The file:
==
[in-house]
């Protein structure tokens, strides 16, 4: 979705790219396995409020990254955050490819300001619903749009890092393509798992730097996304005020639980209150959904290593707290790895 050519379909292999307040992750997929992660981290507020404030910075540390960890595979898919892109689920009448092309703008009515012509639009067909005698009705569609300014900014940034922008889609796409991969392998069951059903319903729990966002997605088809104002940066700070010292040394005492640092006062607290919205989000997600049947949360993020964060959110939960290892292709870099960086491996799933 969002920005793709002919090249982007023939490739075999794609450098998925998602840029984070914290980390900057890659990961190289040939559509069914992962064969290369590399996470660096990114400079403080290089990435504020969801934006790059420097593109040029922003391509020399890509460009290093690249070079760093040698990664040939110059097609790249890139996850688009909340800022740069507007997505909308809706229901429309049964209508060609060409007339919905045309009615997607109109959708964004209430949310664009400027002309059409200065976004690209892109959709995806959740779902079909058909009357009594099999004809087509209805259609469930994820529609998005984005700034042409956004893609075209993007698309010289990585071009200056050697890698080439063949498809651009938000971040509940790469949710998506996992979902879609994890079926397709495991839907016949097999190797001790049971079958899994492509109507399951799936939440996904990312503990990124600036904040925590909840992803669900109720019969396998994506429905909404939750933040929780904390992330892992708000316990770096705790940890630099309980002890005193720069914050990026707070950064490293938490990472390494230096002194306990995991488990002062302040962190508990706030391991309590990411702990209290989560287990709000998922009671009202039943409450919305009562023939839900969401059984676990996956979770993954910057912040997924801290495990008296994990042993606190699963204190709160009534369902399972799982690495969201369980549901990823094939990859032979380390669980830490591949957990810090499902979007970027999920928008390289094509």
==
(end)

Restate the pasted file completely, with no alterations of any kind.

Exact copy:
[in-house]
């Protein structure tokens, strides 16, 4: 979705790219396995409020990254955050490819300001619903749009890092393509798992730097996304005020639980209150959904290593707290790895 050519379909292999307040992750997929992660981290507020404030910075540390960890595979898919892109689920009448092309703008009515012509639009067909005698009705569609300014900014940034922008889609796409991969392998069951059903319903729990966002997605088809104002940066700070010292040394005492640092006062607290919205989000997600049947949360993020964060959110939960290892292709870099960086491996799933 969002920005793709002919090249982007023939490739075999794609450098998925998602840029984070914290980390900057890659990961190289040939559509069914992962064969290369590399996470660096990114400079403080290089990435504020969801934006790059420097593109040029922003391509020399890509460009290093690249070079760093040698990664040939110059097609790249890139996850688009909340800022740069507007997505909308809706229901429309049964209508060609060409007339919905045309009615997607109109959708964004209430949310664009400027002309059409200065976004690209892109959709995806959740779902079909058909009357009594099999004809087509209805259609469930994820529609998005984005700034042409956004893609075209993007698309010289990585071009200056050697890698080439063949498809651009938000971040509940790469949710998506996992979902879609994890079926397709495991839907016949097999190797001790049971079958899994492509109507399951799936939440996904990312503990990124600036904040925590909840992803669900109720019969396998994506429905909404939750933040929780904390992330892992708000316990770096705790940890630099309980002890005193720069914050990026707070950064490293938490990472390494230096002194306990995991488990002062302040962190508990706030391991309590990411702990209290989560287990709000998922009671009202039943409450919305009562023939839900969401059984676990996956979770993954910057912040997924801290495990008296994990042993606190699963204190709160009534369902399972799982690495969201369980549901990823094939990859032979380390669980830490591949957990810090499902979007970027999920928008390289094509």